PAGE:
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Xagrid

Active Substance: anagrelide
Common Name: anagrelide
ATC Code: L01XX35
Marketing Authorisation Holder: Shire Pharmaceutical Contracts Limited
Active Substance: anagrelide
Status: Authorised
Authorisation Date: 2004-11-16
Therapeutic Area: Thrombocythemia, Essential
Pharmacotherapeutic Group: Antineoplastic agents

Therapeutic Indication

Xagrid is indicated for the reduction of elevated platelet counts in at-risk essential-thrombocythaemia (ET) patients who are intolerant to their current therapy or whose elevated platelet counts are not reduced to an acceptable level by their current therapy.

An at-risk patient

An at-risk ET is defined by one or more of the following features:

  • >60 years of age or;
  • a platelet count >1000 x 109/l or;
  • a history of thrombohaemorrhagic events.

What is Xagrid?

Xagrid is a medicine that contains the active substance anagrelide. It is available as capsules (0.5 mg).

What is Xagrid used for?

Xagrid is used to reduce the number of platelets (components that help the blood to clot) in patients with essential thrombocythaemia (a disease in which there are too many platelets circulating in the blood). ‘Essential’ means that the disease has no obvious cause. Xagrid is used when patients do not respond to or do not tolerate their current treatment, and when they are ‘at risk’ because of their age (over 60 years), very high platelet counts or previous clotting problems.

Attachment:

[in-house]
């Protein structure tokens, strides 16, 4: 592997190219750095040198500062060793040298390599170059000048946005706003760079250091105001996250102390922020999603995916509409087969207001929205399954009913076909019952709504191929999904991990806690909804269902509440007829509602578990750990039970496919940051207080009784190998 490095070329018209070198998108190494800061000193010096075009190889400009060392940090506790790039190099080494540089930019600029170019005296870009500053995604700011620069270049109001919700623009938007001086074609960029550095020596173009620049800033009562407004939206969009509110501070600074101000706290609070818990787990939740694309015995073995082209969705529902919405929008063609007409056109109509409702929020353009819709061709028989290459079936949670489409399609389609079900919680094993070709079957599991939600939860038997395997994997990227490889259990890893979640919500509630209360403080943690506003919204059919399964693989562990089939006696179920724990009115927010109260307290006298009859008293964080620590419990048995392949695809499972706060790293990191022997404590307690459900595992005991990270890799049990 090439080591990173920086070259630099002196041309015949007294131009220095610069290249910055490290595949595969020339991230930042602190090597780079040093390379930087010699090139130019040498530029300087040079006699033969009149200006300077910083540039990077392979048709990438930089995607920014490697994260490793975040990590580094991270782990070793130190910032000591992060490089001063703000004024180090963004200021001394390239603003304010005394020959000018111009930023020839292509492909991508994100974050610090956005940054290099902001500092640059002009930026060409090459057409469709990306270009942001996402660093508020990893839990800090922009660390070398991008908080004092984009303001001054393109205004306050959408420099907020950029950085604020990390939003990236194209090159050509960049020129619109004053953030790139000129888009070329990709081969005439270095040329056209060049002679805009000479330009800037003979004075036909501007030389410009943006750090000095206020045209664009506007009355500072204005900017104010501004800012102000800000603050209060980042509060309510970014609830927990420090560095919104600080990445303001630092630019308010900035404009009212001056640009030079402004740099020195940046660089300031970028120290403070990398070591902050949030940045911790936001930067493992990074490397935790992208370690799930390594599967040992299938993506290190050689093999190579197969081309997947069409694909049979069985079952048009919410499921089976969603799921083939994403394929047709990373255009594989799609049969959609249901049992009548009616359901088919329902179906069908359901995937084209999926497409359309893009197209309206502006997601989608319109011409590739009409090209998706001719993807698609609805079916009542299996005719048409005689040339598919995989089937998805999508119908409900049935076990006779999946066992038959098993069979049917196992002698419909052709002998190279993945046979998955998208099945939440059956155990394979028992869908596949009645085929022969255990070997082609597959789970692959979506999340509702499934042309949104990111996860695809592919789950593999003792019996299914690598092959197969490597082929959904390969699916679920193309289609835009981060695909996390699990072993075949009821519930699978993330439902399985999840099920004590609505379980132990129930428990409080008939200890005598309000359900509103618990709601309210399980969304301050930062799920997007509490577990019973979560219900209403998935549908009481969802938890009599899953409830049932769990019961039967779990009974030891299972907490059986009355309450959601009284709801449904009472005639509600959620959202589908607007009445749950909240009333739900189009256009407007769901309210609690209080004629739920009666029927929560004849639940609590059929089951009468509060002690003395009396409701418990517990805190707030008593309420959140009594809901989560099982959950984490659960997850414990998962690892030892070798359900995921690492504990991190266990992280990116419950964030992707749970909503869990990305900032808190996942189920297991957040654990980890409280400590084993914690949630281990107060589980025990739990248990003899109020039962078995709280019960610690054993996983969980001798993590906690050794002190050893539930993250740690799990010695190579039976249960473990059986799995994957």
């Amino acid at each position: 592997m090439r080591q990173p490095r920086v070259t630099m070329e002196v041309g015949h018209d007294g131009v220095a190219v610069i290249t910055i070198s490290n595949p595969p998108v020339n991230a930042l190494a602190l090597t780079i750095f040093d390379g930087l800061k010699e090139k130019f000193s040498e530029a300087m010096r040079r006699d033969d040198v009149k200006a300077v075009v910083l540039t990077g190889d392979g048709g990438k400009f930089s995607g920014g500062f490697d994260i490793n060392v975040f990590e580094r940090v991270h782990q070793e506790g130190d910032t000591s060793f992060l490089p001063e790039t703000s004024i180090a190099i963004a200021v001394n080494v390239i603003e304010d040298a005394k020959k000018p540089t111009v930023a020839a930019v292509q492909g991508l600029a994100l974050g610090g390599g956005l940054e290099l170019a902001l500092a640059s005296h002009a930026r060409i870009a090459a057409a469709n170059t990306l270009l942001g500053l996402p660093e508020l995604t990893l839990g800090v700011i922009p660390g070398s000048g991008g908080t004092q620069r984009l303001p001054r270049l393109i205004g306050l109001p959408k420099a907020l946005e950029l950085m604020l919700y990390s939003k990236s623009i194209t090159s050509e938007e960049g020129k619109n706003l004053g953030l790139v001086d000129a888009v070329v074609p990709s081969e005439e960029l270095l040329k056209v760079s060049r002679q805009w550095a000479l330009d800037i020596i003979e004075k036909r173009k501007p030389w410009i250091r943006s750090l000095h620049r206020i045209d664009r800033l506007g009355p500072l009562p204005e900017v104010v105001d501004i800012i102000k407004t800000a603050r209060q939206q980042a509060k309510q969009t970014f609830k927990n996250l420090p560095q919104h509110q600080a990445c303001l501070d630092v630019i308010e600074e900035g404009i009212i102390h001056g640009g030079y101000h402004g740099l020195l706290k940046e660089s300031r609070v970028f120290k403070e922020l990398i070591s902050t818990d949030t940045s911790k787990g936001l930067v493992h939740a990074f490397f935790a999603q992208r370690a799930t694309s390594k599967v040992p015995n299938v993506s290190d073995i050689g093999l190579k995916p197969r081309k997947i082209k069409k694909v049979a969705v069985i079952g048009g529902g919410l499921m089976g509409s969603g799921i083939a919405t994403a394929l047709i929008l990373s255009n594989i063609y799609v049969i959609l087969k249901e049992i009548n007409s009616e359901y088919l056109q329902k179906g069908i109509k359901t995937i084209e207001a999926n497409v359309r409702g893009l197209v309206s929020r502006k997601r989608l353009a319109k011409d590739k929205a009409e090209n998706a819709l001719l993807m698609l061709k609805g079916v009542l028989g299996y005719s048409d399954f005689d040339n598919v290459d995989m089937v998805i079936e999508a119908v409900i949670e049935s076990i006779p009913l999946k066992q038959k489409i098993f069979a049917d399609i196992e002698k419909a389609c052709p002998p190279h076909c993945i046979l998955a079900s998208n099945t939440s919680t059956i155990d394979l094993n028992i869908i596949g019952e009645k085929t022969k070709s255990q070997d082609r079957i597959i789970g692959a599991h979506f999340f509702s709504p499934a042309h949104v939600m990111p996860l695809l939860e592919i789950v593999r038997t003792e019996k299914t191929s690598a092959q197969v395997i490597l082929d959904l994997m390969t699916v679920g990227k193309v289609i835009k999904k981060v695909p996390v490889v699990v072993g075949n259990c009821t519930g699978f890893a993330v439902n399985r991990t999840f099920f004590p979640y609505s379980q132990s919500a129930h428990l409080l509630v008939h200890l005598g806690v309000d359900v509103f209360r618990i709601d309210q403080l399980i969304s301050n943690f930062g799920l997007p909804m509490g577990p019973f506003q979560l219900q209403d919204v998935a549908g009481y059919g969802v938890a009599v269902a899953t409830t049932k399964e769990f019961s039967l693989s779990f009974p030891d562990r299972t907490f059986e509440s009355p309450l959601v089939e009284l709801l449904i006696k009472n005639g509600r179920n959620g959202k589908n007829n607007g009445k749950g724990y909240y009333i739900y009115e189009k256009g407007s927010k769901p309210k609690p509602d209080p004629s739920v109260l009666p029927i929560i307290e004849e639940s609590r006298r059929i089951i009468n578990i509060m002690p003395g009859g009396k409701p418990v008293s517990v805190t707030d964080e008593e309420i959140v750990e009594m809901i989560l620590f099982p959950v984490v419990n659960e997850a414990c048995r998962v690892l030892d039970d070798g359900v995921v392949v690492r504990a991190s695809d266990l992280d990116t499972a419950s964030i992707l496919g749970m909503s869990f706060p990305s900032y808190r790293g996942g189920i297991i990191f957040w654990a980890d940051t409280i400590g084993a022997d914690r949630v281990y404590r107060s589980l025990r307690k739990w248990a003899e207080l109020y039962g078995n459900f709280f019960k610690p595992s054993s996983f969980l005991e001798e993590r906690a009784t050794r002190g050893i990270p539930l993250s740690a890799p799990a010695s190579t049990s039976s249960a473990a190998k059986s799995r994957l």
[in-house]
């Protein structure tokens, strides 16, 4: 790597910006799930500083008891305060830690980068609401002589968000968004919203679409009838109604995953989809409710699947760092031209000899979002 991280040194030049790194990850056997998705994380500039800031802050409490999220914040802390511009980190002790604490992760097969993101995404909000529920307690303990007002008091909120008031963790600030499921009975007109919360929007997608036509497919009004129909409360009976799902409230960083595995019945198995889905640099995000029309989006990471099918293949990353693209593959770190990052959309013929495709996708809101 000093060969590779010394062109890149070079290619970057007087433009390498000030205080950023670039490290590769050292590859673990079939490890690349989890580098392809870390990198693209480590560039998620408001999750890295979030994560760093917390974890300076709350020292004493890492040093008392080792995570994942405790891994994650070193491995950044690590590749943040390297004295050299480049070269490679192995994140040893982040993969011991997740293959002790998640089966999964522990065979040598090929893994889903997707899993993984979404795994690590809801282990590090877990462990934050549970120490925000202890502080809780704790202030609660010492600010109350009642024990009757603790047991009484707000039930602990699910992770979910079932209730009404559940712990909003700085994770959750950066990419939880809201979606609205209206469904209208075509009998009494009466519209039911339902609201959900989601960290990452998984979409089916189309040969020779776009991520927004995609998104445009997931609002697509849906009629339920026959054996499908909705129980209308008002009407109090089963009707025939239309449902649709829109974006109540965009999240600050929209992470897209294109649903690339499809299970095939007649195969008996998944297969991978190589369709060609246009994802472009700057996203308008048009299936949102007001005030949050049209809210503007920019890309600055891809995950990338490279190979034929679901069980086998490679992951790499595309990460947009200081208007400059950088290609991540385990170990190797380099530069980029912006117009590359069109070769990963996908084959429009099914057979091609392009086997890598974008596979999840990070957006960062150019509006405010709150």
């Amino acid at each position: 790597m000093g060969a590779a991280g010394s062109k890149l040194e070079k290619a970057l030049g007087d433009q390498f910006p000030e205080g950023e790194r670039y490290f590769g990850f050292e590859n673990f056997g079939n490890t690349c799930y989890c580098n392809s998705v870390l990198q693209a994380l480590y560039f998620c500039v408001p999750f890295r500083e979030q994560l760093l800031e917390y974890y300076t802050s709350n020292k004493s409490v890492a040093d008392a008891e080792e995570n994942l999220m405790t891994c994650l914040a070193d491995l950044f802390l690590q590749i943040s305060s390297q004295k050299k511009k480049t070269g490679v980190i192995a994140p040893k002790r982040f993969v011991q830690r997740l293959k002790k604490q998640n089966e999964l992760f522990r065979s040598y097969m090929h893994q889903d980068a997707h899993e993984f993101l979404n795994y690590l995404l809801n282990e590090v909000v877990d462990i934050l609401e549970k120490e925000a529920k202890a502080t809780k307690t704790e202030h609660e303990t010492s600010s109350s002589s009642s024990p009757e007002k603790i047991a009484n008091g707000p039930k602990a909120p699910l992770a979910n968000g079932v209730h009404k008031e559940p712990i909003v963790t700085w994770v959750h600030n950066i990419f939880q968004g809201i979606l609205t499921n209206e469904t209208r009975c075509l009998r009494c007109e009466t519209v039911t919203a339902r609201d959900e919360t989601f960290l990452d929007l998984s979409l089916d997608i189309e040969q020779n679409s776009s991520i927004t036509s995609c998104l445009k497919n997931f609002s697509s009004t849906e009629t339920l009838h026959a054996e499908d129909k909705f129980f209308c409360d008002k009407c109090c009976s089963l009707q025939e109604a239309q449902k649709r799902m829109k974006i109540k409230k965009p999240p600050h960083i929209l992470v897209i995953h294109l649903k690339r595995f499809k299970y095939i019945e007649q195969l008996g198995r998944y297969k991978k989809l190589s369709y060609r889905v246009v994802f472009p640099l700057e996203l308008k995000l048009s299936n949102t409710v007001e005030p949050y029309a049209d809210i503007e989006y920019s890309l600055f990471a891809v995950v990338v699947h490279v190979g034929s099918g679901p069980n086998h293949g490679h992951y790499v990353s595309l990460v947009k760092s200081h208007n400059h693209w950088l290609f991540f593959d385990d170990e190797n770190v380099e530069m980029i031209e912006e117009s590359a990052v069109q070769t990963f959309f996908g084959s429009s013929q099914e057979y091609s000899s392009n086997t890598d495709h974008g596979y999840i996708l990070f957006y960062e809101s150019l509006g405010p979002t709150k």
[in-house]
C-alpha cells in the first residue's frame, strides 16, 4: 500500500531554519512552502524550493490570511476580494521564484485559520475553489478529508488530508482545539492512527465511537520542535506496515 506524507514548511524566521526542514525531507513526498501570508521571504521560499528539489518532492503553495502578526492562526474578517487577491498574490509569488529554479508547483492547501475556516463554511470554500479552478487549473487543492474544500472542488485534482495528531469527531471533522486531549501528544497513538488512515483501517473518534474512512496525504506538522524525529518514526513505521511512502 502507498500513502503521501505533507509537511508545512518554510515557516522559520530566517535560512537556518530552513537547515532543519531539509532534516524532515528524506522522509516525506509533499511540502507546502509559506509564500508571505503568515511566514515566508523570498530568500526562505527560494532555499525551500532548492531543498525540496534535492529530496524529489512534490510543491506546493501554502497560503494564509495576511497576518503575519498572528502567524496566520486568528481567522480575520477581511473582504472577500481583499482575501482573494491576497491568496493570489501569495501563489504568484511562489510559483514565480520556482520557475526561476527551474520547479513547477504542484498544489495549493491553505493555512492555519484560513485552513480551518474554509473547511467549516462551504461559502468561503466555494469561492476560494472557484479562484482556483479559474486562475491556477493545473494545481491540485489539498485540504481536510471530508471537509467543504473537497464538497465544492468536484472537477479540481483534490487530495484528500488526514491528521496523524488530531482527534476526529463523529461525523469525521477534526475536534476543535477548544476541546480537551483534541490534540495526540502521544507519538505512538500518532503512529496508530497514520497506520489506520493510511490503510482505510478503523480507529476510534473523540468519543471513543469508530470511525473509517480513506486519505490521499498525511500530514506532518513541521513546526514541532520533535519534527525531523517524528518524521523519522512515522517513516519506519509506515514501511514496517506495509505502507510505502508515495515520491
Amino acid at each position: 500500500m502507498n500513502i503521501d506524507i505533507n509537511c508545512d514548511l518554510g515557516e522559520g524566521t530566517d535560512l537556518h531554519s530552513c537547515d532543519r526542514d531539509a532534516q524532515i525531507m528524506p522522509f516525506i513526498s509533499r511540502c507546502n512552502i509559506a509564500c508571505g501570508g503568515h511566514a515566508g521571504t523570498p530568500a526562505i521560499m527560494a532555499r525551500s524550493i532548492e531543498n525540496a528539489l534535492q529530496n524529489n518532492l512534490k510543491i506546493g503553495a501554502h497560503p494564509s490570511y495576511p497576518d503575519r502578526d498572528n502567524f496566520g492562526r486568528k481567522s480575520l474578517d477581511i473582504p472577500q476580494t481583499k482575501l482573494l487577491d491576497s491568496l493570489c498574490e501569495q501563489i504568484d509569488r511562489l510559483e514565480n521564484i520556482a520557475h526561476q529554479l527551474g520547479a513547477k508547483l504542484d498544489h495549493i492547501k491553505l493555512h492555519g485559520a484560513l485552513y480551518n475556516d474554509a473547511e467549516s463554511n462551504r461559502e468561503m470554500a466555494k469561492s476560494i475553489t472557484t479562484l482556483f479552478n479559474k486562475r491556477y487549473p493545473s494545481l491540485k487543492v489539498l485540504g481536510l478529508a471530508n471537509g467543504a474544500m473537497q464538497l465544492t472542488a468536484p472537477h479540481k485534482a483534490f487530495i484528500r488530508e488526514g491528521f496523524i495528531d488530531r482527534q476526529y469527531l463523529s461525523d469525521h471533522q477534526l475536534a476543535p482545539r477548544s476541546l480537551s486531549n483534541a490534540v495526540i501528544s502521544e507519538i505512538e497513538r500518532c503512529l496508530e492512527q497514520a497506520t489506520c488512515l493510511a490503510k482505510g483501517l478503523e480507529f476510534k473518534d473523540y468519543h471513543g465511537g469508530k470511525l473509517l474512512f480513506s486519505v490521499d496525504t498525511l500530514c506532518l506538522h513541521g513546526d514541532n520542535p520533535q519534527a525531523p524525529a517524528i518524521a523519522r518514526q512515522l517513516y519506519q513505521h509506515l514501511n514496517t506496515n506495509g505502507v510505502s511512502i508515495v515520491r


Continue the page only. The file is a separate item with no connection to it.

Because the number of people with essential thrombocythaemia is low, the disease is considered ‘rare’, and Xagrid was designated an ‘orphan medicine’ (a medicine used in rare diseases) on 29 December 2000.

The medicine can only be obtained with a prescription.

How is Xagrid used?

Treatment with Xagrid should only be started by a doctor who has experience in the treatment of essential thrombocythaemia.

The recommended starting dose of Xagrid is one capsule twice a day. After a week, the dose is increased every week by one capsule a day, until the patient achieves a platelet count below 600 million platelets per millilitre, and ideally between 150 and 400 million/ml (the level usually seen in healthy people). Results are normally seen within two or three weeks of starting treatment.

The maximum recommended dose of Xagrid is five capsules at a time. Doses of up to 20 capsules a day were used during the development and testing of the medicine.

How does Xagrid work?

Essential thrombocythaemia is a disease in which the bone marrow produces too many platelets. This puts the patient at risk of developing blood clots or bleeding problems. The active substance in Xagrid, anagrelide, blocks the development and growth of cells in the bone marrow called ‘megakaryocytes’, which produce platelets. This reduces the platelet count, helping to improve symptoms in patients with the disease.

How has Xagrid been studied?